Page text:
Create forms in a safe way to avoid cross-site request forgeries (CSRF)
Cross-site request forgery (CSRF or XSRF) is a process where a request is made to a site which takes an action when the user did not intend to take that action. This can be achieved in a variety of ways, but in Drupal it is simple to protect against this type of attack.
The HTTP 1.1 specification makes a clear distinction that POST requests can modify data in the site (section 9.5) while GET requests should not modify data (section 9.3). Modules that modify data should require a POST request (i.e. a form).
In versions of Drupal prior to the release of SA-2007-017 it was possible to create a specifically formed page that contained image tags where the image "src" element was a link to certain menu "disable" URLs on a Drupal site. If a site admin visited that page when they were logged into their site then their browser would request the URL of the menu disable page which would then disable their menu items.
Protecting against CSRF in Drupal
The Drupal Form API provides protection against CSRF using special tokens in the forms which are added automatically. If your module uses the Form API for all requests that modify data and if you properly follow the Form API documentation then your module is protected from CSRF.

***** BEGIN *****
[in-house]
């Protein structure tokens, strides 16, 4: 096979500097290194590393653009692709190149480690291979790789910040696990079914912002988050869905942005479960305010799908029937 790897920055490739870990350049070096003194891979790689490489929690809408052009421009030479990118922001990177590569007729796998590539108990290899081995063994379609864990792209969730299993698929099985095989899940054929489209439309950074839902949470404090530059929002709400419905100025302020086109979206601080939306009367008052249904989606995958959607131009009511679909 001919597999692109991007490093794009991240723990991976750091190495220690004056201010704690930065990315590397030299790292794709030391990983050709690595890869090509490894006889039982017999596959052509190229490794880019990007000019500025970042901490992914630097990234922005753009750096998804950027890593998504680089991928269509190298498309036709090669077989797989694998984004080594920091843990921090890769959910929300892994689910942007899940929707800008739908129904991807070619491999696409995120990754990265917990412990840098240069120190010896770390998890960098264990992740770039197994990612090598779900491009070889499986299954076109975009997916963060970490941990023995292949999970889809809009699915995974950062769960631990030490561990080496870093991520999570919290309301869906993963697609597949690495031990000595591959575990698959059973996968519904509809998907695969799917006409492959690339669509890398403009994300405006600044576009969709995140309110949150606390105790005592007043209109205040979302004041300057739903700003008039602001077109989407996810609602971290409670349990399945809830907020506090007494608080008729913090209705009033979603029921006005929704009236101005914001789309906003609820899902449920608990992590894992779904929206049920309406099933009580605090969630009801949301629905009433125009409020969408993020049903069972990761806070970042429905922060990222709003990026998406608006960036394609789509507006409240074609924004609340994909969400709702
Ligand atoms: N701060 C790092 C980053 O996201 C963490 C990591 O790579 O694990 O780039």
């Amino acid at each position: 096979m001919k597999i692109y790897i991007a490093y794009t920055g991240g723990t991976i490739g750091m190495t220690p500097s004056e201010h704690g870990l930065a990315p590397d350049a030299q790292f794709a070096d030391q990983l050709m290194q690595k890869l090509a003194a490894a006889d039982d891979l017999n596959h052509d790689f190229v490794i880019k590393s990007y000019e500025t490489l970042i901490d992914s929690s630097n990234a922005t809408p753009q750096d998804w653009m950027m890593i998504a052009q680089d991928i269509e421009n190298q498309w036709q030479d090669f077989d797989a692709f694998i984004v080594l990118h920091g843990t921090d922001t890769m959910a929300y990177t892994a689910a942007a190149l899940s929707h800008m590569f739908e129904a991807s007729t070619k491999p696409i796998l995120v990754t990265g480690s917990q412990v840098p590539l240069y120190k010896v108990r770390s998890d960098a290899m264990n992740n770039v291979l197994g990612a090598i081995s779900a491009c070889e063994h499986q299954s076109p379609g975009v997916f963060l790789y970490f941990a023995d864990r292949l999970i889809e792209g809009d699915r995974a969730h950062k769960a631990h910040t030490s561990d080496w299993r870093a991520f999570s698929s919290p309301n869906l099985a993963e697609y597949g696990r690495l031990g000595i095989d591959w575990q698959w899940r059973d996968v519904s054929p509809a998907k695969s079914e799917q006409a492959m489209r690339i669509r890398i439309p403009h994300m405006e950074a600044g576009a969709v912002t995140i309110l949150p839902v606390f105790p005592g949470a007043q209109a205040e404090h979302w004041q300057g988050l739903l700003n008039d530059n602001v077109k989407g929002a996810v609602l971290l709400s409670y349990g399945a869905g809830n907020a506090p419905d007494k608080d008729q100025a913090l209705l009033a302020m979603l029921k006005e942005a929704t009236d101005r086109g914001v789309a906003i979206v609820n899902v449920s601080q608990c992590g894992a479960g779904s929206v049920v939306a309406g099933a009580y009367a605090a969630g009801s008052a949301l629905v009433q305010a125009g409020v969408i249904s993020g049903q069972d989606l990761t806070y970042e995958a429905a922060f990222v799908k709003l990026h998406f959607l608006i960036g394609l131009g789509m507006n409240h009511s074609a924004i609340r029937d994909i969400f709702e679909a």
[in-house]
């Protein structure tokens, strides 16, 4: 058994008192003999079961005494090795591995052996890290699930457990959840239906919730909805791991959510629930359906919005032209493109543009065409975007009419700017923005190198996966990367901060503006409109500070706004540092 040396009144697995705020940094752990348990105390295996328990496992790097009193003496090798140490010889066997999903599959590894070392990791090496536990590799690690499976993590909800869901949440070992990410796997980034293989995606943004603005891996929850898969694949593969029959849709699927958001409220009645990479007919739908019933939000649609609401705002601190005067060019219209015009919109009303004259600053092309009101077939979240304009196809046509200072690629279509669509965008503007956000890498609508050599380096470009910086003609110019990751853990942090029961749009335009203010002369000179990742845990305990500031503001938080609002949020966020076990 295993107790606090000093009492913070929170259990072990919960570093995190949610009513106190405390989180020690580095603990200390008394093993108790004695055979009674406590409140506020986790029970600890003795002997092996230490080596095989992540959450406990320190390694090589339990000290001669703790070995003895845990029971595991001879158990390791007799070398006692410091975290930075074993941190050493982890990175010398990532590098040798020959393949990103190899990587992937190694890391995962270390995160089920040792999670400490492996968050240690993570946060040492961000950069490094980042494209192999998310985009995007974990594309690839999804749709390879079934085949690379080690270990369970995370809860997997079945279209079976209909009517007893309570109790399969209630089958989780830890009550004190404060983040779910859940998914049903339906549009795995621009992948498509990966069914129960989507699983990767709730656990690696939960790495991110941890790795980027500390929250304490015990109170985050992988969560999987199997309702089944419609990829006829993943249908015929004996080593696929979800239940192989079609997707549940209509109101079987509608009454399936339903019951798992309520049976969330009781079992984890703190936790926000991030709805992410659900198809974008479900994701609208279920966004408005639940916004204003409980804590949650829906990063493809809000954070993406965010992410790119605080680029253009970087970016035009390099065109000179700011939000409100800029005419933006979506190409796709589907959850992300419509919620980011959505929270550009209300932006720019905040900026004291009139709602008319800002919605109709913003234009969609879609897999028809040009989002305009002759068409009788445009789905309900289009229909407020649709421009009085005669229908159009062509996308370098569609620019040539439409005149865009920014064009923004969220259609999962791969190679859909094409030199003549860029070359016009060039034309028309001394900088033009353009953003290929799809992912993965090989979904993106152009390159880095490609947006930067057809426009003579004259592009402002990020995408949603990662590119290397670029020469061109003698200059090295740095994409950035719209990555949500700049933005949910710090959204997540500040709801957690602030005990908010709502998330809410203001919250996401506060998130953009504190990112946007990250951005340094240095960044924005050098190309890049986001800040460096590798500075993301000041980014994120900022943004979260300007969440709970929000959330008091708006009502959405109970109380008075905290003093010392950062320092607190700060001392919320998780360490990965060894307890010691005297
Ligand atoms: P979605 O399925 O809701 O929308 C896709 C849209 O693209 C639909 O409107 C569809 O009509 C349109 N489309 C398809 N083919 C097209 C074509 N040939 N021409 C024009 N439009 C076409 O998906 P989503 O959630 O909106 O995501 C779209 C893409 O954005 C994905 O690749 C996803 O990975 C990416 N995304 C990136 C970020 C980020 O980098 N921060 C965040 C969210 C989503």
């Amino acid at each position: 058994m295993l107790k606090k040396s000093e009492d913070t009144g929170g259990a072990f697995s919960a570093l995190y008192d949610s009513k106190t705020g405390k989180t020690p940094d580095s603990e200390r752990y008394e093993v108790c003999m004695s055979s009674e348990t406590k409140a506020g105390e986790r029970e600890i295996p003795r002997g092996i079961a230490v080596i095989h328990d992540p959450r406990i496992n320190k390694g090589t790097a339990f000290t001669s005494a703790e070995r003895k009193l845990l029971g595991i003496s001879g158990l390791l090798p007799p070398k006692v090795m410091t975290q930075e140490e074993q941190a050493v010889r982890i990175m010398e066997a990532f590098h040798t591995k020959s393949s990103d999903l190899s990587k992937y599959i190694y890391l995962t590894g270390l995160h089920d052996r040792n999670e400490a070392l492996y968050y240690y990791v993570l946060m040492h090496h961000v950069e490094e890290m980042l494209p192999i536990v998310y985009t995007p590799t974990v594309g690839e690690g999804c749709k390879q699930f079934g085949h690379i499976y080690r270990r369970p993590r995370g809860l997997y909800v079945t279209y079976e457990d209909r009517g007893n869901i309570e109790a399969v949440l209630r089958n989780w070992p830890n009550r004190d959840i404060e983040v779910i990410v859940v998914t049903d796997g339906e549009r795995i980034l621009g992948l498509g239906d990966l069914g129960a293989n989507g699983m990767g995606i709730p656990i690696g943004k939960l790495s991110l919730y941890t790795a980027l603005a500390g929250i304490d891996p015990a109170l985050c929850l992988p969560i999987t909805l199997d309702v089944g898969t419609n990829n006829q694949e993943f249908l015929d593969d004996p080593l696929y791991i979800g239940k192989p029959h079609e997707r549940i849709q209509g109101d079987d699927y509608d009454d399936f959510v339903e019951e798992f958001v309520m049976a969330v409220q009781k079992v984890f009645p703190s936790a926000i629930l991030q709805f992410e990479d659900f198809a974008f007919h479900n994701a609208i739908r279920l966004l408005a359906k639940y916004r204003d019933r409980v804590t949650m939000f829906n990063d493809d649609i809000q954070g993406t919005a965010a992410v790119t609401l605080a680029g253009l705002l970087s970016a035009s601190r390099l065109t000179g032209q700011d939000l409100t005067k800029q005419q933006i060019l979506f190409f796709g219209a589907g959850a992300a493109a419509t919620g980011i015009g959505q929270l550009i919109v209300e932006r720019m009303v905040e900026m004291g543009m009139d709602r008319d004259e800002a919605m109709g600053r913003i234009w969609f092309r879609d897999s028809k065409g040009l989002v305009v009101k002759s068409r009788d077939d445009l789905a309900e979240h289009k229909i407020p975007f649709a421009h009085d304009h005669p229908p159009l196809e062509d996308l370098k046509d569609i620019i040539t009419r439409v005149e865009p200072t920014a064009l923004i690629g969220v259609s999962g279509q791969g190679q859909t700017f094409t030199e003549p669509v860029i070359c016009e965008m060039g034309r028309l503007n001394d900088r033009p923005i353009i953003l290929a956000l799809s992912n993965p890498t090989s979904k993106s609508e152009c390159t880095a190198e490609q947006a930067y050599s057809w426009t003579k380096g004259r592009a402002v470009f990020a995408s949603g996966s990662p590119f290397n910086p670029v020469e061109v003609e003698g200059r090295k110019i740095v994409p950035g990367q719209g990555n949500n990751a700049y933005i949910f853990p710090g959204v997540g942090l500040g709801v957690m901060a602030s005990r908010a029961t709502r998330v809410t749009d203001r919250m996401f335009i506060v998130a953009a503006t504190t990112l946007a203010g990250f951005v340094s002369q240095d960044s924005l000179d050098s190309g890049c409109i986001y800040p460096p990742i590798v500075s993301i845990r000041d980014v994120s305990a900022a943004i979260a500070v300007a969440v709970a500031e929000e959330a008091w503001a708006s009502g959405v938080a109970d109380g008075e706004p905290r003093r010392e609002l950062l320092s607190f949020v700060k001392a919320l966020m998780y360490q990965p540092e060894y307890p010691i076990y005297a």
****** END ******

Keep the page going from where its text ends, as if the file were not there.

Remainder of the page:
Bad code could take two forms:
- Using the $_POST variables directly and creating a form via HTML instead of the Drupal Form API
- Using a link and a menu callback to handle a action that modifies data (especially destructive modifications like deletion)
You can see the Drupal Core CSRF vulnerabilities fixed in 5.2 for an example of "bad code" and how to fix it.
See the Forms API documentation.
If you've discovered that you have menu callbacks that are vulnerable to CSRF, the simplest solution may be to add a confirmation form via confirm_form() for each of your menu callbacks. Drupal does most of the work for you. See for example:
Alternatively, you can use drupal_get_token() and drupal_valid_token() to generate a token that can be used with regular links. However, this is generally discouraged, and should never be used when the link's resulting action would modify data. For an example usage of drupal_get_token, see: